Jim and Bee Goody see a derelict village school in Essex as their golden ticket to escaping the suburbs and creating their dream home in the country. But unable to sell their own house, they take a heart-stopping gamble in buying the Victorian school on a bridging loan – with weekly interest payments of £400! The only way they can complete the project is for Jim to quit his building job and work alone on the school to make it mortgageable. At first, Jim and Bee regard some of the listed features of the school as an obstacle to creating the home they want, but as they coax the Tudor Revival building back into life, they fall in love with its unique history.

Episode 12 – HMS Owl

London couple Justin Hooper and Charlotte Seddon have a dramatic vision for a derelict World War II airfield control tower in the Scottish Highlands. Their romantic dream of a complete lifestyle change soon wakes up to reality, however, as simply restoring the 700 window panes to their original modernist look swallows 40% of their budget. The difficulties of project managing the build from 600 miles away make it increasingly hard for the family to make the final leap from London. George helps them realise their vision for this 4000 square feet of military space, and meets the people who were willing to sacrifice everything as the tower played its crucial role during the Second World War.

Episode 13 – Pannal Water Tower

After living in a bungalow for 25 years, Yorkshire couple Carol and Majid Nadry embark on an ambitious mid-life adventure: buying an empty brick water tower to turn into a five-story family home. As they fight to make the huge rusting water tank on top of the building into part of their home, they hit devastating legal problems which are a sobering lesson to anyone developing a property. Unexpected costs deliver crippling blows to their budget, but the couple refuse to give up on turning a faceless brick monolith into a one-off design. George encourages and advises Carol and Majid to see their daunting challenge through, and follows the seismic changes in architectural history that this building’s humble appearance belies.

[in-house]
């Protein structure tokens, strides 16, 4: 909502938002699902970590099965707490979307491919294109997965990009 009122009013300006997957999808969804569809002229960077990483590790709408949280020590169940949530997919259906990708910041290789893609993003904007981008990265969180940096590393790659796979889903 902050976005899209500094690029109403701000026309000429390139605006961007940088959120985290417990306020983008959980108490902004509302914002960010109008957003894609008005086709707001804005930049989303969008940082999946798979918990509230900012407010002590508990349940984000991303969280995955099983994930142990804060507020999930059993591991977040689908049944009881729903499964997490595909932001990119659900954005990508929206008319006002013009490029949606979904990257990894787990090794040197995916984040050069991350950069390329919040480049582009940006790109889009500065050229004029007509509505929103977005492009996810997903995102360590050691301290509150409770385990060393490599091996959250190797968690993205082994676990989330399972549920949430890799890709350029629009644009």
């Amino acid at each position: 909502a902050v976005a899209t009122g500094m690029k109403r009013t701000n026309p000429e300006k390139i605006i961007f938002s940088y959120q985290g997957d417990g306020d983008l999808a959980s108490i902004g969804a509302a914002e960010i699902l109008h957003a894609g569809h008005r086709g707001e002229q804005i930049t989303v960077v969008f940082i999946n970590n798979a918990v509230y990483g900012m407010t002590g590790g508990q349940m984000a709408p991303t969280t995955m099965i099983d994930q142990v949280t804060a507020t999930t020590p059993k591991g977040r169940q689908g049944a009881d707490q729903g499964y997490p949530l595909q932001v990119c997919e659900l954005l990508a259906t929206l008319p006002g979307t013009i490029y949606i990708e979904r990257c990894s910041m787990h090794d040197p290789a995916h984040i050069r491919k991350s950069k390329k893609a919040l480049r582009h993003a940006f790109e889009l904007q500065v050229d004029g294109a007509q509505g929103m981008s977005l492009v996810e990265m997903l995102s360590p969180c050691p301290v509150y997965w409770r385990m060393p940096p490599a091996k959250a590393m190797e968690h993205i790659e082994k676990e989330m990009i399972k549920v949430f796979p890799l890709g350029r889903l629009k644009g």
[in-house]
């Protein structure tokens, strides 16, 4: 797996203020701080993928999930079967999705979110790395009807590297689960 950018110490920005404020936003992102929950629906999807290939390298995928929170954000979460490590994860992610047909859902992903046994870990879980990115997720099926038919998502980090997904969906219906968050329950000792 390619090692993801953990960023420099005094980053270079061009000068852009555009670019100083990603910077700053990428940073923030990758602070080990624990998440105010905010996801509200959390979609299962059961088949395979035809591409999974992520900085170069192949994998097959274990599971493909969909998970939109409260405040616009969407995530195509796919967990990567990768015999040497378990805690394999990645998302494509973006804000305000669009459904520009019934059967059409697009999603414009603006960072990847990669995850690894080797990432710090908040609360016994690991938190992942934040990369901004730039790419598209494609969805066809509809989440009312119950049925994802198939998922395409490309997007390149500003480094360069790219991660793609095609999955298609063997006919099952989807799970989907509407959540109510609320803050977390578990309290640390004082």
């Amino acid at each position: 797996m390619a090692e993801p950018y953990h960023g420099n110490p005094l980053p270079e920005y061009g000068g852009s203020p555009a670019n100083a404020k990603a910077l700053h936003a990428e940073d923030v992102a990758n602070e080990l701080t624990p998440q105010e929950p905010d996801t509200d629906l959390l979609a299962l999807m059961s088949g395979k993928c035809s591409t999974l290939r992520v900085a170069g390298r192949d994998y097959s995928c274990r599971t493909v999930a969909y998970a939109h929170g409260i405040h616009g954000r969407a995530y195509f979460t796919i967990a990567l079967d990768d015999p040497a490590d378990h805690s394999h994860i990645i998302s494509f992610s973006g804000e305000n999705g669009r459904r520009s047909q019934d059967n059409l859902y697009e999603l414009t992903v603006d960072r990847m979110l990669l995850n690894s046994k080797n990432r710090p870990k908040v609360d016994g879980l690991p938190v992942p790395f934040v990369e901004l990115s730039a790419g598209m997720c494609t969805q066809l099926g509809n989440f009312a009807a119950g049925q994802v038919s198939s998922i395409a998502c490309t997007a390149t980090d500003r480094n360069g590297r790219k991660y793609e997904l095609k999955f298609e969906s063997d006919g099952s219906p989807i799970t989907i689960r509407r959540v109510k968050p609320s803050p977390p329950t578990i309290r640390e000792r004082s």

Episode 14   – Longhurst Lodge Revisit

When Nik Huddy and Vanessa Ford Robbins stumbled upon this overgrown 19th century gatehouse, they saw an opportunity to express their love of arts and crafts in restoring this tiny cottage to its former glory. They both throw themselves into learning the traditional techniques deserving of this gatehouse’s fascinating history. But their can-do attitude is severely tested as they live on-site in a caravan through two freezing winters. Even when they move in, this charming gingerbread  house is still too small to install a proper bathroom. A year on George catches up with them now that they have added a sympathetic extension to the house, which brings life-changing modern comforts to their home without once compromising on the heritage of this unique building.

Episode 15 – Welsh School Revisit

Ian and Jayne Hall Edwards bought a large derelict Victorian school in the valleys of West Wales with the hope of combining a family home and a new eco-building training business under one roof. Already badly hit by the recession, the finance they had counted on falls through and they are forced to battle through harsh winters in a caravan, struggling to get the school – and their family business – back on its feet, earning as they go. George now returns one year on to see how they have not only virtually rebuilt the Victorian school from scratch, but have transformed it into a modern family home with energy efficiency to beat even the latest new-builds. Their eco training centre is also fitted out for their new business venture launch – ready to be a source of inspiration to eco friendly builders for years to come.